MABUS: Thank you. Yes, I -- when I was a junior in college, I took my first trip to Asia, went to Japan and took a ship across the Sea of Japan and went on the Trans-Siberian Railroad all the way around the world. I went to China first in 1978 before relations were normalized and been back more than two dozen times since then.
Since I've been secretary, I've made three Asian trips. And you're absolutely correct. And Secretary Gates made a speech at West Point about a month ago now, where he said, if you look at where the potential interest of the United States is going to be, it's going to be in the Western Pacific, and it's going to be sea based. Because as I said in my talk, we can take our ships, we can take our Marines almost anywhere and not take up an inch of anybody else's land, and we carry our gun with us. We don't have to go home. We've got missiles in the tubes. We've got Marines fully armed and embarked so that we can do almost anything when we get there.
But you're absolutely right that the Pacific, as you look toward the future, is going to consume a lot of our attention.
Today we have 11 aircraft carriers; six are in the Pacific, five are stationed in the Atlantic. And so we're already very forward deployed. We have an aircraft carrier in Japan. We have a lot of our ships and a lot of our Marines in Hawaii and in Japan and Okinawa. So we are -- we have a significant presence in the Pacific now. But I think that as you look toward the future and as the attention moves from Central Asia, as we begin to come out of Afghanistan, that that's one of the places that we will be the most engaged and pay the most attention to.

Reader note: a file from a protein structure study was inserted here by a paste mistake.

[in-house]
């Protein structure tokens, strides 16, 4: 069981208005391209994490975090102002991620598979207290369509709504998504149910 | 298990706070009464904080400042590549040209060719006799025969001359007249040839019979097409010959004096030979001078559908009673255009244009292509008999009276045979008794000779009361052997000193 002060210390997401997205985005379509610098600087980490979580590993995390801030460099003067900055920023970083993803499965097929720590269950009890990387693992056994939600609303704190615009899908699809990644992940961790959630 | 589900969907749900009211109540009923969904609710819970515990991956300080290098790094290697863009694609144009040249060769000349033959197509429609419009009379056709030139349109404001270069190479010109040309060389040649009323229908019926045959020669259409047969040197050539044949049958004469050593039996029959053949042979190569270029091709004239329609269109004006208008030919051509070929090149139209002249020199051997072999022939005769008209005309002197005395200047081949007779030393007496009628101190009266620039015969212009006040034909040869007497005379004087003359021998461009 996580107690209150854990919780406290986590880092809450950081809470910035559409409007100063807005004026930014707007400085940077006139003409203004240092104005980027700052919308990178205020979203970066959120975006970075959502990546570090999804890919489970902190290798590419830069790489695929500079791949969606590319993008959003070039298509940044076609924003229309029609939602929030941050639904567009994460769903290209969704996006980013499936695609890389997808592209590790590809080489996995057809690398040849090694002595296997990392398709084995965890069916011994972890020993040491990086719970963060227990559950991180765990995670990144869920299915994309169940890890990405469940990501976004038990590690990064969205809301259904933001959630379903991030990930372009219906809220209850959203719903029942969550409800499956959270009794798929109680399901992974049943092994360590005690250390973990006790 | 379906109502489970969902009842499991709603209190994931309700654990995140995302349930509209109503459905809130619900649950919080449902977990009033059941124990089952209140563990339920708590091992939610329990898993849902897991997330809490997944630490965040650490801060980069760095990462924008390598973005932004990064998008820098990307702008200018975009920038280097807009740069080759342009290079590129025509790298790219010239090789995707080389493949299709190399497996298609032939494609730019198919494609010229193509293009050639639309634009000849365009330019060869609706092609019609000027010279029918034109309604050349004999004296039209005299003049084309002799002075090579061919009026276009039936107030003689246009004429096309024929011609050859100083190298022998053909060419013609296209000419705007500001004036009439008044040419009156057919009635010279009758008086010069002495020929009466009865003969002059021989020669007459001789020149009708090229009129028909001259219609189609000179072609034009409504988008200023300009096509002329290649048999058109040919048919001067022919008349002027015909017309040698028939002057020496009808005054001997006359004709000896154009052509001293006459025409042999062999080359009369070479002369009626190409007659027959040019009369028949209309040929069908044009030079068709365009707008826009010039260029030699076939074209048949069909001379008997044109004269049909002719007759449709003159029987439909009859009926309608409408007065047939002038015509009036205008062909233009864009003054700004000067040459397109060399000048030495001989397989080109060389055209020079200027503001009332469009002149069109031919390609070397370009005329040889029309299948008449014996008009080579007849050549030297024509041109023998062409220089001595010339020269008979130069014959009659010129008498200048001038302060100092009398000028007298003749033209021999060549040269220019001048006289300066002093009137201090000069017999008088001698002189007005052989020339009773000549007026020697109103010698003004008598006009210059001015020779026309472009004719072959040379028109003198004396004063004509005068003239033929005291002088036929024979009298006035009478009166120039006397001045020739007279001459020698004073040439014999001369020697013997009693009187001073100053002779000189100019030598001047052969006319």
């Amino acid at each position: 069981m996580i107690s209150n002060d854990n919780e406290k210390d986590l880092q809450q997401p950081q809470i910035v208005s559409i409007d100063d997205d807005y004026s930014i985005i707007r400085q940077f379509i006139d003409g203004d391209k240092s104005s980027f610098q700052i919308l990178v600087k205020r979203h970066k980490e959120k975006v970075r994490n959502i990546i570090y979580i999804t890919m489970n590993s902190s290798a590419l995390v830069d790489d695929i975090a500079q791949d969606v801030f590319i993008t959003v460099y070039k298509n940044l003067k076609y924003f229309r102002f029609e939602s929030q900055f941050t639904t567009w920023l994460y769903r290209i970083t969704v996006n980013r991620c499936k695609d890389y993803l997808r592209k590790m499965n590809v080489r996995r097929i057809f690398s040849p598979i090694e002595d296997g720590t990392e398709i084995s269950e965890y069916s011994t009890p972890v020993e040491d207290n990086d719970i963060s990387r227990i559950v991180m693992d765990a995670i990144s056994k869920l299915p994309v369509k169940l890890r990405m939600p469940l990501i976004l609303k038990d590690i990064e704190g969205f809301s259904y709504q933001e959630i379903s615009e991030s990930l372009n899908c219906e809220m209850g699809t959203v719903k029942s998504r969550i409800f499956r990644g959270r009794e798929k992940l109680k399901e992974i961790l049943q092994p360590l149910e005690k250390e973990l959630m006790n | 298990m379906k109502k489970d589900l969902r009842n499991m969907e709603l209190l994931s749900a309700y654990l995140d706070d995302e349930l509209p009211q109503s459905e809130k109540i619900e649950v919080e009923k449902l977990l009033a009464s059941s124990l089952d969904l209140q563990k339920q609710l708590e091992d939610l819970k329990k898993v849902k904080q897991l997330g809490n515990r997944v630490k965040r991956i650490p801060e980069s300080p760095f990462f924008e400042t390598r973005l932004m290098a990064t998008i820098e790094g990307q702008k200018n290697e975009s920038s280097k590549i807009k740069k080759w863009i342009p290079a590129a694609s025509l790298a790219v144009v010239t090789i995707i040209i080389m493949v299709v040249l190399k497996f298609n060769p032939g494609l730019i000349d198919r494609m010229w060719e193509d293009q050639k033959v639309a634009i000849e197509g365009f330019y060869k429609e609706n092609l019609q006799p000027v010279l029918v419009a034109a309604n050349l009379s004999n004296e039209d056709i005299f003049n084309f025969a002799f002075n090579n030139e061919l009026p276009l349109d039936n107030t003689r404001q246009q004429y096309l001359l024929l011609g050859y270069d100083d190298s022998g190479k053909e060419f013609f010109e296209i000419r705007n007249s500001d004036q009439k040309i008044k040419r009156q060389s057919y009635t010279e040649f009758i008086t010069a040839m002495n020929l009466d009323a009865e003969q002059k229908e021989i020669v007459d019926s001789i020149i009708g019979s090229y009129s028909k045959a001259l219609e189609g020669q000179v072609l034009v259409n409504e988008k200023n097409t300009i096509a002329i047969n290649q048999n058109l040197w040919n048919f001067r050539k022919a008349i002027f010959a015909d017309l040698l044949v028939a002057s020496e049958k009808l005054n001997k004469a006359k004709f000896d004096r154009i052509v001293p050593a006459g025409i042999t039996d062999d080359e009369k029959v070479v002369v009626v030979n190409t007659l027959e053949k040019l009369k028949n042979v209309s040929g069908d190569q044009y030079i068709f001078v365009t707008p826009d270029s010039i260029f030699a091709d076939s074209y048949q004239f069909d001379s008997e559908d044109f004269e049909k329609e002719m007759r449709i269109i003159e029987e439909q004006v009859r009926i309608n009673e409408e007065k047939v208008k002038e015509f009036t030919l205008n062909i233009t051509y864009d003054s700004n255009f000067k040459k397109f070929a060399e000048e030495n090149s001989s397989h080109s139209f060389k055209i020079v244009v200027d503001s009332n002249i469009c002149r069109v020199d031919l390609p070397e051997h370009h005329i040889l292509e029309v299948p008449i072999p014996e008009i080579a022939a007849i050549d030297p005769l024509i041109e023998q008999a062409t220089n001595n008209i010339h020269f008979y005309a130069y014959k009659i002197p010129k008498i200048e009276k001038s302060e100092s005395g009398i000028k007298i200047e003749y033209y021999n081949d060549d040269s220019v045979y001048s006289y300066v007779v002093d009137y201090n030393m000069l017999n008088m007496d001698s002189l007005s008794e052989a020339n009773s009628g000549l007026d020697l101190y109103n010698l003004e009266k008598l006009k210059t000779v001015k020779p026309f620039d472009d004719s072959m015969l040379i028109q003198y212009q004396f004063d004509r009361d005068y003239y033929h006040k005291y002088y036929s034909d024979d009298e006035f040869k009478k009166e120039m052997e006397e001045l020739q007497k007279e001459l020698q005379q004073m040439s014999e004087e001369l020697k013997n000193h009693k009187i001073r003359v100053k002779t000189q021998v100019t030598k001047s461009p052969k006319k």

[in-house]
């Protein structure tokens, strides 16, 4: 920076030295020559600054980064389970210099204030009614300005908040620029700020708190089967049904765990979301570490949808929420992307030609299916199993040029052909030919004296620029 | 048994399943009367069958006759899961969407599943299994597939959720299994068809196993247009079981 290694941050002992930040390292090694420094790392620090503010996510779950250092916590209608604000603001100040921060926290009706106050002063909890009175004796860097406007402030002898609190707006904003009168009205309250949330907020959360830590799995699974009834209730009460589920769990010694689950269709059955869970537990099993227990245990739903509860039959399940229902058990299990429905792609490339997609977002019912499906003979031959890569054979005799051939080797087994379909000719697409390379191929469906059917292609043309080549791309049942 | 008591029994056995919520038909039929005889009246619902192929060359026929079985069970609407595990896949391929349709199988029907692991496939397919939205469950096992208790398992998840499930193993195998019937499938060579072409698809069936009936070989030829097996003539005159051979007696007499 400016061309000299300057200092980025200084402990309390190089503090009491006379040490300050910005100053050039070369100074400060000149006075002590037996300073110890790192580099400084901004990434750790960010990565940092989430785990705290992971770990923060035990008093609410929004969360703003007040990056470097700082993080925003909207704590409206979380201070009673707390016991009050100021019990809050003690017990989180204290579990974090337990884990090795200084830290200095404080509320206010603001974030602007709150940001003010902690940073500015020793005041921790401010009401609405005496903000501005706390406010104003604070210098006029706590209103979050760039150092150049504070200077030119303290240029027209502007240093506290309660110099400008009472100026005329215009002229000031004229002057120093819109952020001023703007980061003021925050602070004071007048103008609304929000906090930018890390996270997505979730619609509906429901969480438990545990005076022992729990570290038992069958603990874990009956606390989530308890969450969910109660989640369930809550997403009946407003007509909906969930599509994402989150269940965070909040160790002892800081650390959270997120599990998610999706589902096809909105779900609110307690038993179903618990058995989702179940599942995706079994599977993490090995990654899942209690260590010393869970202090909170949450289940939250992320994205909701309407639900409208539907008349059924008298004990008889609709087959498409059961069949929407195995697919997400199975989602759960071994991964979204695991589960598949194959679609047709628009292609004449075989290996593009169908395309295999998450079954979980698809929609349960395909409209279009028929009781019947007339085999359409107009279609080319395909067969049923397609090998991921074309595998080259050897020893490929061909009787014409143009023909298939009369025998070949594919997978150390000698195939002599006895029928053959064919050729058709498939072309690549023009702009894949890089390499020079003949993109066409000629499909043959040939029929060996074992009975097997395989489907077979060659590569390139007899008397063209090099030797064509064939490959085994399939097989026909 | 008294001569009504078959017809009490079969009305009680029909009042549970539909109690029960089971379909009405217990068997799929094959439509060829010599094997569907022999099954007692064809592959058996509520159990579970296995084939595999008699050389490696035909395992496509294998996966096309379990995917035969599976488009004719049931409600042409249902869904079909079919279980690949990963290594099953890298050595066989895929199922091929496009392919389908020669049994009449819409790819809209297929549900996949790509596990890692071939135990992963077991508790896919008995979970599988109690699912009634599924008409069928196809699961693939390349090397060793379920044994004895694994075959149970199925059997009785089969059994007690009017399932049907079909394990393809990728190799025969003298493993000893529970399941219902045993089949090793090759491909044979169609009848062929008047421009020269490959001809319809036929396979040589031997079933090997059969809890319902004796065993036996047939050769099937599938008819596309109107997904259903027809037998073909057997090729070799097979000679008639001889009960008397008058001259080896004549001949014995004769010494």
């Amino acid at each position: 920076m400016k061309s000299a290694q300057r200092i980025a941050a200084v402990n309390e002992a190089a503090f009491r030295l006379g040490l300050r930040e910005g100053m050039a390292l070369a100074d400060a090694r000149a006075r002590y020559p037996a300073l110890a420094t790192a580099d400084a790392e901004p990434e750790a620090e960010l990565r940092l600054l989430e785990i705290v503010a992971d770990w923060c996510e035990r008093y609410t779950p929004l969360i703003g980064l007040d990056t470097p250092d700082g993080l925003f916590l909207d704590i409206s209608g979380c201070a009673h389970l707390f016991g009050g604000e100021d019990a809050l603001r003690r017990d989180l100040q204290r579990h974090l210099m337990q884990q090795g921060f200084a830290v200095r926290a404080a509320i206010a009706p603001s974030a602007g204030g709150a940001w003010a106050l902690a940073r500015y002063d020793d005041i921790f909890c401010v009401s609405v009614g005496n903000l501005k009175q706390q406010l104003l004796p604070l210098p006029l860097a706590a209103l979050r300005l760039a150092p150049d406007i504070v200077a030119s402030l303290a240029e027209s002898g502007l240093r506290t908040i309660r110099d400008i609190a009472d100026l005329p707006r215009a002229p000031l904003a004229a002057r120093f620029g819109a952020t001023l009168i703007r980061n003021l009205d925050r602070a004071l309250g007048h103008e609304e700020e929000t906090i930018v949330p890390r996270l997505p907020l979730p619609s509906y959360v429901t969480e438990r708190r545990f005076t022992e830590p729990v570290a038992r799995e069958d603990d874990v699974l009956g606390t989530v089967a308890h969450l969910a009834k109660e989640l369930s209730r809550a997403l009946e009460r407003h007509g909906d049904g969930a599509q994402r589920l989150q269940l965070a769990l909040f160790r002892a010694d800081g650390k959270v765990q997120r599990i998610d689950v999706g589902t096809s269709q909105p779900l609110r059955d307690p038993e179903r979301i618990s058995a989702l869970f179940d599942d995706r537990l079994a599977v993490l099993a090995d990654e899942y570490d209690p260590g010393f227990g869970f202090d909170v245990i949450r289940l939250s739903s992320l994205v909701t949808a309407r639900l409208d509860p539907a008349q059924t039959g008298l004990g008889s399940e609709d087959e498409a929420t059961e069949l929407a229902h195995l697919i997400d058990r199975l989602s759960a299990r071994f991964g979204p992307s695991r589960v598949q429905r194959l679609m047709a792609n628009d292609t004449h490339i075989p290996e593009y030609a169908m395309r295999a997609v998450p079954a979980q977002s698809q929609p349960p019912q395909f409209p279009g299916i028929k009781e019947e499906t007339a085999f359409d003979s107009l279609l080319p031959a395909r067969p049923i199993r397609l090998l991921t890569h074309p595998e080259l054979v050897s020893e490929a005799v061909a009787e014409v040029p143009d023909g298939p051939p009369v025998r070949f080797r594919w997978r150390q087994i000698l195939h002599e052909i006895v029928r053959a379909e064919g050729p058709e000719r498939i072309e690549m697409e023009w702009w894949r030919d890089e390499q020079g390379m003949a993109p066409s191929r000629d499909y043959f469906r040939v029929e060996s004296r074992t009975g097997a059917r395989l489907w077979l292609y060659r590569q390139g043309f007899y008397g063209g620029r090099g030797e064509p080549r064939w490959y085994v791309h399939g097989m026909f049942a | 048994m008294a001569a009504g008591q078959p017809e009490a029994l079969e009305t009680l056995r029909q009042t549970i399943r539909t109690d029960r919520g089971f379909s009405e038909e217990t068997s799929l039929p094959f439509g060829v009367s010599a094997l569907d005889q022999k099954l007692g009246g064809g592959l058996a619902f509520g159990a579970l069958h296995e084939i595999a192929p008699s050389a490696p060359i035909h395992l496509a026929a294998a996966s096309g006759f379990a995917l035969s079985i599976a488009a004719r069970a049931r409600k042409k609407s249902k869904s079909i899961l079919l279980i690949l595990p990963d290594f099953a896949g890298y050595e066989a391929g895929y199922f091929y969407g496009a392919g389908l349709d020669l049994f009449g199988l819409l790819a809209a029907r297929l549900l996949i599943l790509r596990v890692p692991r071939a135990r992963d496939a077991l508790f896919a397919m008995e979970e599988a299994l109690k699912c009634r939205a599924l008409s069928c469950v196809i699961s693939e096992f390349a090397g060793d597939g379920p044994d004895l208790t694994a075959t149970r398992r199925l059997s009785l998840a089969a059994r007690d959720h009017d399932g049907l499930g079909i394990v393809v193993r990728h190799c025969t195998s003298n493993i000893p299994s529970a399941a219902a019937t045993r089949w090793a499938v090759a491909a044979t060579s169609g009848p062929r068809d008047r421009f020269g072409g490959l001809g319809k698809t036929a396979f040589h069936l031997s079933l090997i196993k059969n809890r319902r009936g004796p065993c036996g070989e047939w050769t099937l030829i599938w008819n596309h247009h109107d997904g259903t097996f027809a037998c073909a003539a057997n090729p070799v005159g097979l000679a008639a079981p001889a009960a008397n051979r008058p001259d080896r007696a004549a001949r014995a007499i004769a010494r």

WYSER-PRATTE: The gentleman in the back.
QUESTIONER: First of all, on behalf of my people in Japan, I would like to thank the Navy for your dedication, especially on the Operation Tomodachi, i.e., Operation Friendship, you're deploying in the northern part of Japan.
I'm Hajime Matsuura, I'm a senior columnist of -- Sankei News, a major -- one of the major news agencies in Japan.
I'm interested in the cost-and-effect performance, economics, of what you're deploying and the Operation Tomodachi right now. Given that your budget situation is also in crisis, I think the (situation ?) will definitely will lagger (ph), maybe will continue, at least for a year or so. And are you expecting any kind of refund from -- refinance from the Japanese government on the cost of your operation at this point? If not, how would you persuade the Congress?
MABUS: Well, right -- we -- the president makes humanitarian decisions like that when we need to make that decision independently of budget considerations. As I said, we have assets forward deployed, so we're close. We had a carrier strike group in the region, we've got an amphibious ready group stationed on Okinawa, so we brought them forward.
You know, we're going to do whatever is needed for however long it is needed, as requested by the government in Japan. I think the debate on how we pay for it is and ought to be a separate debate. But when something like this happens, particularly to a close friend, how can you not go? How can you not offer aid?
And I saw it very firsthand in Mississippi when Katrina hit. The Navy and the Marine Corps were the first people in, or among the first people in, with amphibious ships to help us.
The last thing I'll say -- and I'm getting a little off your question -- but these are some of the most flexible things we have. Our amphibious ships have the largest hospital capability, for example, except for our hospital ships. And they don't need a port to go into.
I went to Haiti and visited the Marines down there. The port was destroyed in Port-au-Prince, so the Marines just do what Marines do. They went and found a beach and went ashore and started giving aid immediately.
The other thing that the Marines did was evidently a lot of people crowded around them at the very beginning, wanting aid, obviously. Some Marine stood up and said, OK, we're here to help, but the one thing we're going to demand is order and politeness, so line up. And if a Marine told me to line up, I'd pretty much line up. (Laughter.) And every day after then, people showed up and lined up to get the aid.
So I mean, it's what Marines do, it's what the Navy does. And we're glad to be of help. And our sympathies go out to all the families and all the people of Japan for your tremendous, tremendous suffering and tremendous loss.